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Thoughts on Growing, Part 2

Getting big can be trouble.

Why grow?

Last week I talked about what I thought it took for a company to handle exponential growth (an “entrepreneur”) as well as non-exponential growth (an “MBA”). This week I’m going to rewind a bit and get into why companies like to grow at all.

Unfortunately, growing a lot generally comes hand in hand with spending a lot.

Sadly, most of the time, ALL the extra revenues you receive from your new customers was already spent trying to get those customers! In fact, the money you spend to grow is likely more than the revenues you collect as a direct result of that growth. Which is why businesses frequently need loans or investment to grow.

What IS that?

But hey, what kind of special businessperson spends more on something than they expect to take in? Isn’t the point of a business to maximize PROFIT, not to maximize SIZE?

Indeed it is! So why grow?

Well, why was it that in 2000, Amazon was valued thousands of times more than DreamHost, even though we had double-digit profit margins while Amazon was losing more money each week than we had collected in our entire history?

I’d pay a heck of a lot more for a treasury bond that paid me interest of $500/day than one that cost me $600,000/day! So why would investors, no matter how irrationally-exuberant they may have been at the time, pay more for the latter?


I think it’s because what entrepreneurs do is harder than what MBAs do.

According to the US Census Bureau, 60% of US businesses have less than 5 employees. 80% have less than 10. And only 1.7% have 100 or more. Assuming most businesses are profitable (and if they’re still in business, that’s usually key), it seems pretty clear to me that a lot more businesses are profitable than big. It’s just easier.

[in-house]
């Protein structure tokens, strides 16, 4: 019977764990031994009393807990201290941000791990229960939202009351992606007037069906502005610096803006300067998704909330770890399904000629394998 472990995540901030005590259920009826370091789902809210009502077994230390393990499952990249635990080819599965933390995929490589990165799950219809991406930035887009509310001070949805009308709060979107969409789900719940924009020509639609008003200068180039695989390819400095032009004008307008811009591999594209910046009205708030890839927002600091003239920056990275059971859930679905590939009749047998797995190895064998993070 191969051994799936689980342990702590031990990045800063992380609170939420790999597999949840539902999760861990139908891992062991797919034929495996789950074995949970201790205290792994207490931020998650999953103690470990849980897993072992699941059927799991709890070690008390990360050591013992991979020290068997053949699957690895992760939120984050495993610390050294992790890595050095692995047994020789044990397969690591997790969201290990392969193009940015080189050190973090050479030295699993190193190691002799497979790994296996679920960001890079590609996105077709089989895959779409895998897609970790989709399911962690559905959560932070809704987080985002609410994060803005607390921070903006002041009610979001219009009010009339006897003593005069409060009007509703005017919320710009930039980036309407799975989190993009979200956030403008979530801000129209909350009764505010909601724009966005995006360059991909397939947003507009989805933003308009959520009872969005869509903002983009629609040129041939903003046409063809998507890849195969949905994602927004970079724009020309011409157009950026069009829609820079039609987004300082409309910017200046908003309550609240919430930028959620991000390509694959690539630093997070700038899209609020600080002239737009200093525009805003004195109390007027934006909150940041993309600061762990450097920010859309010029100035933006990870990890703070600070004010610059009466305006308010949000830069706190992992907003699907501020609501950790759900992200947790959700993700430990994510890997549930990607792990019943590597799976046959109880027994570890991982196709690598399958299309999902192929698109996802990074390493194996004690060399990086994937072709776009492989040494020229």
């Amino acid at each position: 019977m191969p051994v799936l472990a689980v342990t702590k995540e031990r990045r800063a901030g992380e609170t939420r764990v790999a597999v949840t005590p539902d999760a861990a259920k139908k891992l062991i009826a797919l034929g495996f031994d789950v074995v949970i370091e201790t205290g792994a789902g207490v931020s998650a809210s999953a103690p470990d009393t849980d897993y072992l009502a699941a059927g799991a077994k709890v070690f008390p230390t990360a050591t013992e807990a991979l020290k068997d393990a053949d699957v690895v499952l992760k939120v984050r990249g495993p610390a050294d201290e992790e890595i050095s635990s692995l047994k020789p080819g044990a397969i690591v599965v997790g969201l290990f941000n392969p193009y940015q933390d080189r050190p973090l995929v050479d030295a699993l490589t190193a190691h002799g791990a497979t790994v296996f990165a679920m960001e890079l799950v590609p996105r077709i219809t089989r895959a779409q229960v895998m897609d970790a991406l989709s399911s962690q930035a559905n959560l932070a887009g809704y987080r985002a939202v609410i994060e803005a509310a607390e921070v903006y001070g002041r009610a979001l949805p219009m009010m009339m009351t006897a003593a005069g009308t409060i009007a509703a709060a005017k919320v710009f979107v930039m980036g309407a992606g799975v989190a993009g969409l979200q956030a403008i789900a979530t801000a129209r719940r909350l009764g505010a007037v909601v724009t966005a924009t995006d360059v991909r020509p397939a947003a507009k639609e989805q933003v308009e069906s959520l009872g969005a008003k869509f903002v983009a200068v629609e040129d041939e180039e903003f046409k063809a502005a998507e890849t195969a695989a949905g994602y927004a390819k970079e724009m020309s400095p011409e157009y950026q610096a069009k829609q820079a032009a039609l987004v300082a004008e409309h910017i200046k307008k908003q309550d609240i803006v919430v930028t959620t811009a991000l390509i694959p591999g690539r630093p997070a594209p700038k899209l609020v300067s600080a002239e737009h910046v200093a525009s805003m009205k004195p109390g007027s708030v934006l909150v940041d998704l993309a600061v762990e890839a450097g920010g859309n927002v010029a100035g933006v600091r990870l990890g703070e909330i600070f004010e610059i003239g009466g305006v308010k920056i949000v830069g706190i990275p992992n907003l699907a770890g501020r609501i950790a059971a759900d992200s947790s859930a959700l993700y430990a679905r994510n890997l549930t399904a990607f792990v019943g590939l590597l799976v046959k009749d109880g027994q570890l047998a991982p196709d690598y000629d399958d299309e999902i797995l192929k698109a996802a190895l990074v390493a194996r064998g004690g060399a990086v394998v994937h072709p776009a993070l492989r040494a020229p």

Which is why you want to grow!

Wait, why exactly? What, just because it’s harder? Blow a bunch of money just to prove to the world you can do something difficult? The point of a business is to maximize profit, not pain!

No, not because it’s harder. The reason it’s much more valuable to get big (what entrepreneurs do) than to get profitable (what MBAs do) is because once you’ve grown a lot, it only takes a tiny change in your profitability before that $600,000/day loss transforms into a $600,000/day gain.

So you see, when you’re spending all that money on growing, you don’t actually spend more than the growth is really worth. Growth is actually worth a lot more than the average MBA might guess. Of course, it’s also not worth as much as some entrepreneurs value it. The trick is knowing (or at least guessing) how much it’s worth better than your competitors do.

Before he got big.

So how much is getting big worth?

It depends. In web hosting, as in insurance, magazines, cell phones, cable tv, xm radio, and any other soul-stealing business, growing is worth exactly one bajillion dollars. After all, theoretically every new customer you add is an unending stream of revenue for all time! So it’s okay to spend one bajillion dollars minus one on growing by one customer, especially since there’s always one bajillion MBAs ready to swoop in and turn your business profitable the moment the entrepreneur can’t get it to grow anymore.

You see, heh heh, I lied before.

The point of a business is actually to maximize VALUE!

It just that for most businesses, maximizing profits is the best way to do that. However…

A company’s value is maximized when it’s big AND growing fast.

(As I established, growing fast is more valuable than being profitable, and all other things held equal, a bigger company is worth more than a smaller one.)

Clearly, when you’re at the maximum value, it’s time to sell your company (ipso facto, as any other time it’d be worth less). Therefore, the best time to sell your company is right before your growth rate starts to decline. That is, the biggest you’ve ever been while still growing fast.

You see, as soon as you stop growing fast, people are going to start basing your valuation directly on your profits, and that’s not going to grow very fast, because, um, we just said your growth rate is starting to decline!

Case in point… wouldn’t you have like to have sold all your Google shares right before their last earnings announcement? You know, the one where they told the world they weren’t growing quite as fast as the world expected?

Sell sell sellllllllllllll!

Me too. Trust me… ME TOO.

And that’s Part 2 of my thoughts on growing! There may be another part later or not! Stay tuned?

About the author

Josh Jones